On Wed, 18 Dec 1996 James Rogers <jamesr@best.com> Wrote:
>>John:
>>Even humble Arithmetic is full of mystery and weirdness.
>>For example, I'll bet it would take you less than 5 minutes
>>to write a computer program that would search for the
>>smallest even number greater that 4 that is not the sum of
>>two primes (ignoring 1 and 2) and then stop.
>>Question: Would your computer program ever stop?
>>Answer: Nobody knows.
>>Question: If the program never stops can we be sure there
>>is some way to know >this, so we can give up and don't
>>keep wasting computer time?
>>Answer: No, Turing proved this is impossible.
>James:
>The computer is a tool designed to do deterministic
>computation. If you are foolhardy enough to try to do a
>non-deterministic computation on a computer, you do so at
>your own risk.
All algorithms are deterministic but not all algorithms are predictable. If
it's foolhardy to write or run the above program there is no way to tell
you're a fool in a finite amount of time. If it has not stopped at one
trillion perhaps it will stop at a trillion and two. It may have been running
for 10 billion years but that tells you nothing, 10 billion years is no closer
to being an infinite amount of time than one second is. It could stop in the
next 5 minutes, it might stop in another 99 trillion years, it might never
stop. There is no way to tell.
>In fact, I would submit that computers are *consciously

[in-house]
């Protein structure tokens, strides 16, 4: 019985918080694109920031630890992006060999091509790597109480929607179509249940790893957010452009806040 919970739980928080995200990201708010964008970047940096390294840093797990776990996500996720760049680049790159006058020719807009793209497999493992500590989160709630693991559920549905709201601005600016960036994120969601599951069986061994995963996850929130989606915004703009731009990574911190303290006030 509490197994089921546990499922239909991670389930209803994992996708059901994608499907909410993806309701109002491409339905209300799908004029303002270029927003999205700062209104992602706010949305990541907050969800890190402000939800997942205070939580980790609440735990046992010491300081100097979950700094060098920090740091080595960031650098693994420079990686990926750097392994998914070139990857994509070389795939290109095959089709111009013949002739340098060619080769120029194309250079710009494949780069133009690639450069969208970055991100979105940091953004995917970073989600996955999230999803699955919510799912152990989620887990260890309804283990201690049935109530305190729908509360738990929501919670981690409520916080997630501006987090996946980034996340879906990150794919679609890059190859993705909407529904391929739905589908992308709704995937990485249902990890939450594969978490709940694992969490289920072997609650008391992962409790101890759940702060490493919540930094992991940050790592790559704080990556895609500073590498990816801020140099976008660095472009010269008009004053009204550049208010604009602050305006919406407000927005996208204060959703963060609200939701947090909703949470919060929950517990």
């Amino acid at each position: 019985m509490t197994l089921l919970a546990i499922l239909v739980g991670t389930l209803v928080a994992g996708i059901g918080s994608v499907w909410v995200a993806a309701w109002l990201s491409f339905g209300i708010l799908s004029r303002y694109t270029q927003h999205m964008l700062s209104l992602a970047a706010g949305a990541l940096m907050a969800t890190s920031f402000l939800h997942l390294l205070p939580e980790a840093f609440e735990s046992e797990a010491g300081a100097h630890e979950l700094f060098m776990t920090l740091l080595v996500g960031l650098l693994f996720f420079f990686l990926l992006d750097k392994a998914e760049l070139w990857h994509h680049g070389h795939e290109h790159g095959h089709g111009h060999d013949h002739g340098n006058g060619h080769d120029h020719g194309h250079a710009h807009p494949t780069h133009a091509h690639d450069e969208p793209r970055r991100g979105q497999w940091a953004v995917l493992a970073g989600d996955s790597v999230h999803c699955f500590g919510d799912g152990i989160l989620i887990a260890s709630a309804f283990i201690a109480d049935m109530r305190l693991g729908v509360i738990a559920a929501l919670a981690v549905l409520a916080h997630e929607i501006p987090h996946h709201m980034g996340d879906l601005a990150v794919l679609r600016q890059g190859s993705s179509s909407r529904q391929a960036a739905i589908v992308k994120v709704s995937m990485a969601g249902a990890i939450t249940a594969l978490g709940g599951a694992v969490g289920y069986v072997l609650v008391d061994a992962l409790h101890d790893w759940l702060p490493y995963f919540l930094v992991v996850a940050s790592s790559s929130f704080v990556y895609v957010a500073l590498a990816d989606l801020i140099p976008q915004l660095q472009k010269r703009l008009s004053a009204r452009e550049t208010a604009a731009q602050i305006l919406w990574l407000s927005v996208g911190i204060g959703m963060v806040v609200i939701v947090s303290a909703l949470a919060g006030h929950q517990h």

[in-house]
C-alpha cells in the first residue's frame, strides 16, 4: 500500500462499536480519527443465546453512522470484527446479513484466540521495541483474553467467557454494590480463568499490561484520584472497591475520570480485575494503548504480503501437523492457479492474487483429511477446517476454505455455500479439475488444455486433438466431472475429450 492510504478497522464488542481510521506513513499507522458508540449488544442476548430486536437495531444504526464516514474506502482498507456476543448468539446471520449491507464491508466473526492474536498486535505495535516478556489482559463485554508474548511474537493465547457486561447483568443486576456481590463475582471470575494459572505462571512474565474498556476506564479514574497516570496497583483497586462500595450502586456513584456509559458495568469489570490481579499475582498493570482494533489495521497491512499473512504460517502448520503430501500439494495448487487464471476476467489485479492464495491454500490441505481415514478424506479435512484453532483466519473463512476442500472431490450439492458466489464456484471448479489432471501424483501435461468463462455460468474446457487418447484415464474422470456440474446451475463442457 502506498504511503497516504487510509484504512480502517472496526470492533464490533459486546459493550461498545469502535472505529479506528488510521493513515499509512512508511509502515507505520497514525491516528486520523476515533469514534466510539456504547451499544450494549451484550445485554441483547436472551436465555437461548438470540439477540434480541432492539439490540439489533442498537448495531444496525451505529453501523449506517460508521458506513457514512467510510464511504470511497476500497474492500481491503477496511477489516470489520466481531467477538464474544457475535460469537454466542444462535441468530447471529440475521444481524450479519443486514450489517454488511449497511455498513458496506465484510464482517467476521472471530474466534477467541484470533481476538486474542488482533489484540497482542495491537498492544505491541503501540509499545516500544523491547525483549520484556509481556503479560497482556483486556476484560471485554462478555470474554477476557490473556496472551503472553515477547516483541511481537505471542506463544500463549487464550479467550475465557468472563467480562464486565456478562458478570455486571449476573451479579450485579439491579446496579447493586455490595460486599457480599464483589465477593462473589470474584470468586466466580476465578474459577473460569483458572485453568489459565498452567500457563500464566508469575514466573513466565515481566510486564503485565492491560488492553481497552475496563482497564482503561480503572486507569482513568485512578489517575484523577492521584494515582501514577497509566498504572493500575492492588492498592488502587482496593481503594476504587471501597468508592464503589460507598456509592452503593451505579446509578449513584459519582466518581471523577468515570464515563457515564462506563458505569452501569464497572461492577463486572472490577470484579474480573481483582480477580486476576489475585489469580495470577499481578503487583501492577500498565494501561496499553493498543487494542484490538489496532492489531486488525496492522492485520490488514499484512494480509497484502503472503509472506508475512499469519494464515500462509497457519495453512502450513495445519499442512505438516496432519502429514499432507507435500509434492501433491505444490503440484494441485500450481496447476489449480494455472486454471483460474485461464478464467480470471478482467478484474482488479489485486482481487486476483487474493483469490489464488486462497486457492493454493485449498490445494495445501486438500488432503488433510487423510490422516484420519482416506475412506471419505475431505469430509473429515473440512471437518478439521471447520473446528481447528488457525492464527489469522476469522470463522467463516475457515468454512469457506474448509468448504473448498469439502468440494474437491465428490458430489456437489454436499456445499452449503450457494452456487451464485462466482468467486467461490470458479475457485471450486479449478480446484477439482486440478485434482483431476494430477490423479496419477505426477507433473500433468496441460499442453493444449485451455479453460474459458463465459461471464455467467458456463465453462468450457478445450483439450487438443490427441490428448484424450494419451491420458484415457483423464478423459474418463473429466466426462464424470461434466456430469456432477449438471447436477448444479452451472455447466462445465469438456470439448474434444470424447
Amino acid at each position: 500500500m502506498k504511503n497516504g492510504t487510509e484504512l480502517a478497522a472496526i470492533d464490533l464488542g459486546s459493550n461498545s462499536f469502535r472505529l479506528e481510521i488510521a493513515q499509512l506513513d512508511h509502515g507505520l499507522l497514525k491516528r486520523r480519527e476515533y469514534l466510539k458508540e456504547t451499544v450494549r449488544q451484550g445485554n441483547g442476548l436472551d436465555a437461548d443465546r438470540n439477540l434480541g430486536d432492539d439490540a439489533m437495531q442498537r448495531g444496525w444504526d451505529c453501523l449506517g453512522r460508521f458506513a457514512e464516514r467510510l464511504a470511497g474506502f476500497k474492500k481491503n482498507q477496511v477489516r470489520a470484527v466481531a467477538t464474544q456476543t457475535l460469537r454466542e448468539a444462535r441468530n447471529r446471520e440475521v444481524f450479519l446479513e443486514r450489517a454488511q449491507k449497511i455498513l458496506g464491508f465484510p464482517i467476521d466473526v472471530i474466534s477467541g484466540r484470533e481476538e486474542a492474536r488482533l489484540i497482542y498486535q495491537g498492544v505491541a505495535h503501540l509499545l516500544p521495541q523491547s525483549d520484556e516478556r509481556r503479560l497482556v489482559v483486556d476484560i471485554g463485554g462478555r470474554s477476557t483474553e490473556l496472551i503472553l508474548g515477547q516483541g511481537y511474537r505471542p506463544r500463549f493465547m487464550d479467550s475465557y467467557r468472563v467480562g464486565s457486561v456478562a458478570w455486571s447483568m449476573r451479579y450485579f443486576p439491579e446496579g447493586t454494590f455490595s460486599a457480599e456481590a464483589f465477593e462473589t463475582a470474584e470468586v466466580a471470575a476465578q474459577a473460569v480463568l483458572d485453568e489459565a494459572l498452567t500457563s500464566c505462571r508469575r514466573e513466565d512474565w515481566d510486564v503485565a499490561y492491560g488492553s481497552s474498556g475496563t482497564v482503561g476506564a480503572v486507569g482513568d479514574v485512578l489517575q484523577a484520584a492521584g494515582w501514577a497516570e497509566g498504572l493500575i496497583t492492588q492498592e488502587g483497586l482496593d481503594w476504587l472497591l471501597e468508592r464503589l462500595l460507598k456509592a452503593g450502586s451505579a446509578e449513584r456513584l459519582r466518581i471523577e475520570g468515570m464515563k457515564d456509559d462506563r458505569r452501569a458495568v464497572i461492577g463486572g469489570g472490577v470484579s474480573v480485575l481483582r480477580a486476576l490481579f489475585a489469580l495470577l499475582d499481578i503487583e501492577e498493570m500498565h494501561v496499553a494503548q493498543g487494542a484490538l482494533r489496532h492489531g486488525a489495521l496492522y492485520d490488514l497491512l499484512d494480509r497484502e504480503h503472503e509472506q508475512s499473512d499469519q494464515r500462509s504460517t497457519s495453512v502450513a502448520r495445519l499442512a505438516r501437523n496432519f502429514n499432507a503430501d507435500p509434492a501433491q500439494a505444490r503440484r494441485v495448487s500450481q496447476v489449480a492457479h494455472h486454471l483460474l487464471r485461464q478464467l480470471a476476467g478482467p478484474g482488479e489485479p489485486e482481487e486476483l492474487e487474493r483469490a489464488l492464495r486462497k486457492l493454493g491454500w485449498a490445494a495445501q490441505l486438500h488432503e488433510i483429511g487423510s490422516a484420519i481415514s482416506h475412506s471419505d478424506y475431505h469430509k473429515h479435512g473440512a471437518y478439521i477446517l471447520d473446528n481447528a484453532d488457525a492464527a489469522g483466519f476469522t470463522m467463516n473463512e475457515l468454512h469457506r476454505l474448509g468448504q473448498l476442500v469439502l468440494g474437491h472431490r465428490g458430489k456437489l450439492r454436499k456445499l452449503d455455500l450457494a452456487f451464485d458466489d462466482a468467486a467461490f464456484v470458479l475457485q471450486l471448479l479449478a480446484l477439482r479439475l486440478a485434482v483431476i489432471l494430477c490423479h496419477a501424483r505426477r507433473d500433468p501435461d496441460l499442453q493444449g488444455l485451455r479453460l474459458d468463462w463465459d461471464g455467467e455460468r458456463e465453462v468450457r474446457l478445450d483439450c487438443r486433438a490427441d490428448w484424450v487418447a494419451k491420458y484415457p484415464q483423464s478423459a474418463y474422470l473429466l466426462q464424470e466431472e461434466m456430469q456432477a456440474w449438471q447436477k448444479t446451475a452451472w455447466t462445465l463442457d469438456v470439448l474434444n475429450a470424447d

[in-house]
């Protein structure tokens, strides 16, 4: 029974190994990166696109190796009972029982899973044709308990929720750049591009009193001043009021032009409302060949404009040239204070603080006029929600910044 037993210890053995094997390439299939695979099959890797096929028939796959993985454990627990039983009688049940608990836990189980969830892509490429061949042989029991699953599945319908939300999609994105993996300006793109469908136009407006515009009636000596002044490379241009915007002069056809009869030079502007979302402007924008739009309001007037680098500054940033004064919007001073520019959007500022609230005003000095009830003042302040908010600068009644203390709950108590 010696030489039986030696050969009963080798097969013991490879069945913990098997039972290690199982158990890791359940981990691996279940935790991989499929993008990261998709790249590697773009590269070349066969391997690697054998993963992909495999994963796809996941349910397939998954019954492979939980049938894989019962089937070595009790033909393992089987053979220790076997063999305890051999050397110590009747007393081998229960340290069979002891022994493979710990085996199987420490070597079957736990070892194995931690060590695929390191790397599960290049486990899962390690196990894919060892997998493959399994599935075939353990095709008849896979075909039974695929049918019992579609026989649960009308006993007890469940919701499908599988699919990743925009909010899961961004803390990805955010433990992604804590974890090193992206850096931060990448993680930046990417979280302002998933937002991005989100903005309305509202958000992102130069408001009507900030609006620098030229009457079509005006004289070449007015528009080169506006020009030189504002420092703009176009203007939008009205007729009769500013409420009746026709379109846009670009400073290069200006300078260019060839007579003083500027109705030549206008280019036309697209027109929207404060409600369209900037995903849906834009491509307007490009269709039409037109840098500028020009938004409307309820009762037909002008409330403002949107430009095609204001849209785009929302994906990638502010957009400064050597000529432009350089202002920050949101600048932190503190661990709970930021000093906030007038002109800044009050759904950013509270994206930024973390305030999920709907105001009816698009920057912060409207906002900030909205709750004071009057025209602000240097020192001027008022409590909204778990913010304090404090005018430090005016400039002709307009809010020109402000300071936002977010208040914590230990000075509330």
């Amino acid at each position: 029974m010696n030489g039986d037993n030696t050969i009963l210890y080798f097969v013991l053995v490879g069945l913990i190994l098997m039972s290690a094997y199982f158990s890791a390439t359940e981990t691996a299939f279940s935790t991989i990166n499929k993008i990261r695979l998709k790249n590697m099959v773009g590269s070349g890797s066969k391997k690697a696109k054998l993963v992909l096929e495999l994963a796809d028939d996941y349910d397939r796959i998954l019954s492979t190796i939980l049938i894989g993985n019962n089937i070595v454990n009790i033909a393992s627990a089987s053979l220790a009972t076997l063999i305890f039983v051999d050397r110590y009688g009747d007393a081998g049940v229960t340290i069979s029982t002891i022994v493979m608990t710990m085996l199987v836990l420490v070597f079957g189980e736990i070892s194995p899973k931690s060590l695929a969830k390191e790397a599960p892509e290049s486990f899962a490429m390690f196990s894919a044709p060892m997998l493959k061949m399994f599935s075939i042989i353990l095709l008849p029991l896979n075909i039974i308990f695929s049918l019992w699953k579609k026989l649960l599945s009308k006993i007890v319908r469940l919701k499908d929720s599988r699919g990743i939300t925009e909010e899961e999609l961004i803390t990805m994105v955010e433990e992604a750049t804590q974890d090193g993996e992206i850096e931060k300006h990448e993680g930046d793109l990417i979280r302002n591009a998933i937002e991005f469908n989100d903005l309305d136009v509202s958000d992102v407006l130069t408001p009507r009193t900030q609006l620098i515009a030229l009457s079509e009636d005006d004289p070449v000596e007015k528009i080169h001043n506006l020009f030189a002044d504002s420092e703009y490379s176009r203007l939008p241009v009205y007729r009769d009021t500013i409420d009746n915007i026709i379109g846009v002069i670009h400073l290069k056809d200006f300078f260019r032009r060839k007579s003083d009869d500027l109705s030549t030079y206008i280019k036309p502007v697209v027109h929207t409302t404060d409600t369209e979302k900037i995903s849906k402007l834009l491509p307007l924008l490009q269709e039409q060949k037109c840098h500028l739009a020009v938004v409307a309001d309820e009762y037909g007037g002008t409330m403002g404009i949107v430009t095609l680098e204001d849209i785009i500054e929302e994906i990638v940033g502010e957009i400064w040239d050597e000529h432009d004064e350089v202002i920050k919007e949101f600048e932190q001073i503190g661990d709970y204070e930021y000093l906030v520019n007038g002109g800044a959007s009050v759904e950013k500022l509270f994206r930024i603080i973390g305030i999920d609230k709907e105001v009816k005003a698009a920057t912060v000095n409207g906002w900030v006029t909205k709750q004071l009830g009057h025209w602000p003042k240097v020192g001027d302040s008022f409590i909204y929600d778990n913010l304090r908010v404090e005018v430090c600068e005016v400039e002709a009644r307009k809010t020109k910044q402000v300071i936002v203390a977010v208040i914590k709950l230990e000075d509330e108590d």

>designed* in such a way as to be unable to solve
>non-deterministic problems
Well, it's not like computer designers had any choice in the matter, it's
just the way things are. My program may well be able to solve its problem,
the point is there is no way to know if it can or can not except to run it,
and even then you can't even be sure. If it stops then you know, but if it
hasn't stopped yet, well maybe you just don't have enough patience.
>I still maintain that we understand arithmetic computation.
>Not being able to solve a non-deterministic problem is by no
>means contrary to this.
Why not?
>>John:
>>How about trying to understand if a photon polarized at
>>90 degrees will pass through a polarizer set at 45 degrees?
>>Measure anything you want, look anywhere you want, compute
>>anything you want, and it's still a crap shoot, the odds
>>are 50 50. According to Quantum Physics the reason we don't
>>understand some things is that there is nothing to
>>understand, no reason, no cause, it's truly random.
>James:
>This a measurement issue. Its a crap shoot because we can't
>measure the exact state of the photon just prior to it
>entering the polarizer. We can only measure the outcome.
Not so. I have a LASER that spits out photons at a random and unknown
polarization. I spin my polarizer, at random it is set at 63 degrees. When
the random photon hits my randomly set polarizer only 2 things can happen,
the polarizer can stop the photon or it can let it pass through, the chances
are exactly 50 50. If it passes through the polarizer I know the photon is
polarized at 63 degrees. How do I Know this? because if set another polarizer
at 63 degrees there is a 100% chance the photon will get through, it could
pass through a thousand of them. On the other hand if I set just one
polarizer at 153 degrees (63 +90) there is a 0% chance the photon will get
through. What about the intermediate case? If I set the polarizer at 108
degrees (63 +45) then the odds are 50 50 that the photon will get through
and there is nothing you can do to improve your certainty.
John K Clark johnkc@well.com
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